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Old 18-07-21, 02:14
Lang Lang is offline
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Join Date: Jan 2004
Location: Brisbane Australia
Posts: 1,548
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Thanks Mike

All a bit convoluted.

As we know they can issue as many instructions as they like and many researchers have these as verified evidence of something happening or not happening. Real life does not work like that particularly in something as large, complex and diverse as military organisations even in a peacetime setting let alone a wartime setting in a "remote" area.

I am not questioning your records and instruction evidence and no doubt in the Order of Battle all those North Force changes appeared. How many of the minor details (such as vehicle markings) actually reached fruition at minor unit level would be interesting, but now impossible, to calculate. Minor units being given new command structures often to this day continue to work to and under other units for convenience or proximity.

Almost every time units do things together the system changes and we have all the varying degrees of command, Under Command, Under Command for Administration, In Direct Support, In Support, On Call.

The status of units changes constantly according to the situation and there is no time limit on any of the command relationships which can have an end-by date or in many cases are almost permanent*arrangements and the sub-units hardly know their Order of Battle command structure.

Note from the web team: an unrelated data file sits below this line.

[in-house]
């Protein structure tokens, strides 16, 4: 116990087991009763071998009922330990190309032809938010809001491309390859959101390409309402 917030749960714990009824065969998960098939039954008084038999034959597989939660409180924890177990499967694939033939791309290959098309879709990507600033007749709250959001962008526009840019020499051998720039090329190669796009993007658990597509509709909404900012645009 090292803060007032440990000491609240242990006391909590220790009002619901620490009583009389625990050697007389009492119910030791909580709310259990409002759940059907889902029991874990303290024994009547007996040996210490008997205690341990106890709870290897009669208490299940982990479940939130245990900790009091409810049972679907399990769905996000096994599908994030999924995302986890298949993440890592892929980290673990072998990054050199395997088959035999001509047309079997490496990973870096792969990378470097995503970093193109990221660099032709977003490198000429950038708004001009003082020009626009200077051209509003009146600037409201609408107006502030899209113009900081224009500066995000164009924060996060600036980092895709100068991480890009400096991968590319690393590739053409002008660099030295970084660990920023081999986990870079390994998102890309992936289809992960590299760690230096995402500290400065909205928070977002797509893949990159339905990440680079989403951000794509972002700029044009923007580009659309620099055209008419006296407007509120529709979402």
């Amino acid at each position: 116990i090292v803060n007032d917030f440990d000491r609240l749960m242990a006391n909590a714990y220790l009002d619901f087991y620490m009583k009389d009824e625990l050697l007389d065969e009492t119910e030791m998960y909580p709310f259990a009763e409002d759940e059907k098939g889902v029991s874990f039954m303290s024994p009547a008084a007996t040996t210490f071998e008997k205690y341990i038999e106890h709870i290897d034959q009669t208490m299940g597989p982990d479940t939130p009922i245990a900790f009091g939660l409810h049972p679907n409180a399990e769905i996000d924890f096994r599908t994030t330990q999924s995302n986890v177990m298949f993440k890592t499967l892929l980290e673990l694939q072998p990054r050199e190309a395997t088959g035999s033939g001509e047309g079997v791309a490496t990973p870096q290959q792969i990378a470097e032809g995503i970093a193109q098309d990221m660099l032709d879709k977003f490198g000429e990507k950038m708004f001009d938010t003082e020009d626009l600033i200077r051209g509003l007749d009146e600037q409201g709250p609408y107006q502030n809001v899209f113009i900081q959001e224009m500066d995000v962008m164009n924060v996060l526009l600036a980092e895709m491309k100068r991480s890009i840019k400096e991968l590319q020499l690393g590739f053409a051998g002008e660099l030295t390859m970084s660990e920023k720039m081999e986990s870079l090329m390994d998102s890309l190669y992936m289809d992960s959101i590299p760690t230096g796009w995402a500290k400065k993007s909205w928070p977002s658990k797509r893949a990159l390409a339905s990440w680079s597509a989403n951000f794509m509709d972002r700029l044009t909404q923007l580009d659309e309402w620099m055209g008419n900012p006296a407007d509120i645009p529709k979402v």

As I said, your record research, as usual, is exemplary but I think it gives people who have not been in the system a false sense of order and efficiency. This is particularly so in the Northern Territory during WW2 with units spread over vast distances comprised of AIF, AMF , Militia plus the input of Dutch, American (and even a Canadian Signal Unit), RAAF, USAAF plus US and Australian Navy all trying to suck off the same supply teat.

Photo evidence is really interesting. Someone trying to prove something (say markings or truck type) will find a photo of a vehicle of the correct type or markings in a group and shout "proof" while ignoring the other 40 photos of vehicles on the same operation with different types or wrong or missing markings.

Armies are made up of people, no supply chain is perfect and nothing stays constant for more than 10 seconds. I absolutely bet the Coldstream Guards on a Trooping*the Colour Parade, despite regulations, tradition and discipline, will have a few people with their boot laces tied crossed instead of straight, strap on their rifle buckled wrongly or still wearing a watch when told to remove them.

This non-conformity extends past individuals to whole major units, not for rebellion but for convenience and efficiency to cater for the current situation including supply problems, undermanning and spontaneous decisions to take advantage of an evolving situation.

Whole point of my argument is historic regulations and instructions are only pointers to history they are not written in stone proof. On many occasions (probably most) military instructions are wish-lists. They must be used in the full knowledge there are ALWAYS real world factors that preclude absolute 100% implementation, 100% of the time.

Lang
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